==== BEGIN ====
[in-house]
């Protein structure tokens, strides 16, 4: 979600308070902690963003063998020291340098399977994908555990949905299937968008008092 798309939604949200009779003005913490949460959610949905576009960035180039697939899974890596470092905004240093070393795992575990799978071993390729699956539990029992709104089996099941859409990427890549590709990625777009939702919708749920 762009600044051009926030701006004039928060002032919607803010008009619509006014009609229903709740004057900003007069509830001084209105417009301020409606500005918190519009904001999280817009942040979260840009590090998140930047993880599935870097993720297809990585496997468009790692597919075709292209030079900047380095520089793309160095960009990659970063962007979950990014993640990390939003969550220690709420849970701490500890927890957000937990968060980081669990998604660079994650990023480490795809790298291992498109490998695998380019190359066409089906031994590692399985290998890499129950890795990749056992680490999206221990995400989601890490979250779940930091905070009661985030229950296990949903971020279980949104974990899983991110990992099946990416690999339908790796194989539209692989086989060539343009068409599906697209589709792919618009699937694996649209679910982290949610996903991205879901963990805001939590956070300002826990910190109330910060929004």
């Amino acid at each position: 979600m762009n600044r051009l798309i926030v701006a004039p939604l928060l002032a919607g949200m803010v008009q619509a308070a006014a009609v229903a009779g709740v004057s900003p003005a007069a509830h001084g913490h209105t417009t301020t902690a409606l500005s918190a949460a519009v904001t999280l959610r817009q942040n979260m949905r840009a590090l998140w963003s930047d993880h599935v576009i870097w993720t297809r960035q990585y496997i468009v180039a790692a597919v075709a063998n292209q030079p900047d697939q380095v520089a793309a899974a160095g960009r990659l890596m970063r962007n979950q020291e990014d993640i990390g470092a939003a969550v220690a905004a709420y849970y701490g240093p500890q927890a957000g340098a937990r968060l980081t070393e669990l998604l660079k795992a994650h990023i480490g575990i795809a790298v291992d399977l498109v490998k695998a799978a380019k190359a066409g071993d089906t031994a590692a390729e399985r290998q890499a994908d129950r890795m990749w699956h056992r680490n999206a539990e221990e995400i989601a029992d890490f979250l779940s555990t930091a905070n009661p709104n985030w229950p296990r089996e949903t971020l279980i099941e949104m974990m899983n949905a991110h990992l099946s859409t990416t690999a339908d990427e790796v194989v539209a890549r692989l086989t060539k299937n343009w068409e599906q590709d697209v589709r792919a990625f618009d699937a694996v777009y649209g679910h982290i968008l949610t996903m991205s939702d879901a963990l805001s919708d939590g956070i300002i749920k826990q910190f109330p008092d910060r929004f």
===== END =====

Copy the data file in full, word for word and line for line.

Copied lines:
[in-house]
């Protein structure tokens, strides 16, 4: 979600308070902690963003063998020291340098399977994908555990949905299937968008008092 798309939604949200009779003005913490949460959610949905576009960035180039697939899974890596470092905004240093070393795992575990799978071993390729699956539990029992709104089996099941859409990427890549590709990625777009939702919708749920 762009600044051009926030701006004039928060002032919607803010008009619509006014009609229903709740004057900003007069509830001084209105417009301020409606500005918190519009904001999280817009942040979260840009590090998140930047993880599935870097993720297809990585496997468009790692597919075709292209030079900047380095520089793309160095960009990659970063962007979950990014993640990390939003969550220690709420849970701490500890927890957000937990968060980081669990998604660079994650990023480490795809790298291992498109490998695998380019190359066409089906031994590692399985290998890499129950890795990749056992680490999206221990995400989601890490979250779940930091905070009661985030229950296990949903971020279980949104974990899983991110990992099946990416690999339908790796194989539209692989086989060539343009068409599906697209589709792919618009699937694996649209679910982290949610996903991205879901963990805001939590956070300002826990910190109330910060929004």
């Amino acid at each position: 979600m762009n600044r051009l798309i926030v701006a004039p939604l928060l002032a919607g949200m803010v008009q619509a308070a006014a009609v229903a009779g709740v004057s900003p003005a007069a509830h001084g913490h209105t417009t301020t902690a409606l500005s918190a949460a519009v904001t999280l959610r817009q942040n979260m949905r840009a590090l998140w963003s930047d993880h599935v576009i870097w993720t297809r960035q990585y496997i468009v180039a790692a597919v075709a063998n292209q030079p900047d697939q380095v520089a793309a899974a160095g960009r990659l890596m970063r962007n979950q020291e990014d993640i990390g470092a939003a969550v220690a905004a709420y849970y701490g240093p500890q927890a957000g340098a937990r968060l980081t070393e669990l998604l660079k795992a994650h990023i480490g575990i795809a790298v291992d399977l498109v490998k695998a799978a380019k190359a066409g071993d089906t031994a590692a390729e399985r290998q890499a994908d129950r890795m990749w699956h056992r680490n999206a539990e221990e995400i989601a029992d890490f979250l779940s555990t930091a905070n009661p709104n985030w229950p296990r089996e949903t971020l279980i099941e949104m974990m899983n949905a991110h990992l099946s859409t990416t690999a339908d990427e790796v194989v539209a890549r692989l086989t060539k299937n343009w068409e599906q590709d697209v589709r792919a990625f618009d699937a694996v777009y649209g679910h982290i968008l949610t996903m991205s939702d879901a963990l805001s919708d939590g956070i300002i749920k826990q910190f109330p008092d910060r929004f």